Greg Biffle ran a solid race all afternoon, but it appeared that he and his Roush Fenway Racing team might have been out-smarted on pit stop strategy by their Hendrick Motorsports counterpart as the race approached its climax - only for an engine blow-out for race leader Jimmie Johnson to hand the advantage back to Biffle at the critical moment.
"We were able to close in on the #48 there on the end," said Biffle after taking the chequered flag. "[I] was catching him and then he had the engine failure.
"It was going to be a great race no matter what. I felt like I could catch him but we will never know. Passing him might have been a different story but I certainly think with seven to go I could have probably pulled up close to him.”
Johnson had initially been sent to the back of the field for the start after an engine change made on Saturday, putting him alongside his Hendrick Motorsport team mate Dale Earnhardt Jr. who had needed to take to his backup car after wrecking in practice. By contrast, Biffle had started from a drama-free if slightly anonymous 13th place at the green flag.
Mark Martin had been looking in fine form as the race got underway, converting pole position into an easy lead for the first 35 laps ahead of Matt Kenseth until the start of the first round of pit stops under green. After brief stints out front for Brad Keselowski, Jimmie Johnson and Sam Hornish Jr., Martin was back in charge on lap 46 with his Michael Waltrip Racing team mate Martin Truex Jr. now in second.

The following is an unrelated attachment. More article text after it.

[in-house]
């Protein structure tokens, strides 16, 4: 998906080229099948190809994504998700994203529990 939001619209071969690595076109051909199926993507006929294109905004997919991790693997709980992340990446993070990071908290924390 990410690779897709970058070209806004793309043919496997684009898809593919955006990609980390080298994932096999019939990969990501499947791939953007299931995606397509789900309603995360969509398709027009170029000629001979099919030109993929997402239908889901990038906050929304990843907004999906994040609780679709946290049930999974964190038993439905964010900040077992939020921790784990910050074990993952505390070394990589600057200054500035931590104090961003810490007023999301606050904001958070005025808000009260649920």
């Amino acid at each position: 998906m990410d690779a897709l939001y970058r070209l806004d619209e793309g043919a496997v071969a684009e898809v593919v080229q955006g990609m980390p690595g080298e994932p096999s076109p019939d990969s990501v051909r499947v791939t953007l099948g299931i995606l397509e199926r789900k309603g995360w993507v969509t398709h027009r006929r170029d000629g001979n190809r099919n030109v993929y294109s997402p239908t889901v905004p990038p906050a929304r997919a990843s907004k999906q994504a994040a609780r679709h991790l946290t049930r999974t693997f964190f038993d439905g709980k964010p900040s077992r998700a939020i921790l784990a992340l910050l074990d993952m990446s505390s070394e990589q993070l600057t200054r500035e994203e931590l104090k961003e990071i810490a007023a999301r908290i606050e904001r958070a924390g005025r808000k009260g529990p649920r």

However, the biggest mover among the leaders in this second phase of the race was Kasey Kahne, who worked his way past first Kenseth and then Truex, and then gradually closed up on the back of Martin so that by lap 64 it looked like just a matter of minutes before Kahne - driving the #5 Hendrick Motorsport car than he took over from Martin at the beginning of 2012 - would take over the race from the veteran.
But before that could happen, Bobby Labonte spun the #47 in turn 4 right in front of the leaders while battling with Juan Montoya at the back of the lead lap. "The #47 got turned around there and we got jammed up and the #5 got into the back of him," explained Martin.
That sent Martin spinning into pit road in response right through the fortunately vacant pit stalls. But the crowd watched in horror as the #55 Aaron's car continued its slow spin past the opening in the pit wall located between the stalls of Kasey Kahne and Jimmie Johnson that leads to the garage area: and then the hard edge of the resumption of the pit wall came into play, drilling right into the driver's side of the car by a depth of something around four feet.
If that had lined up with the driver's seat then it would have done devastating harm to the occupant; pure chance meant that the penetration took place just inches behind the seat itself, although that resulted in a rupture of oil and fuel lines that sparked an immediate fire. The Hendrick Motorsports crews were told to grab fire extinguishers and help Martin get clear, and the crowd cheered as Martin popped up through the smoke and the extinguisher discharge looking miraculously none the worse for wear.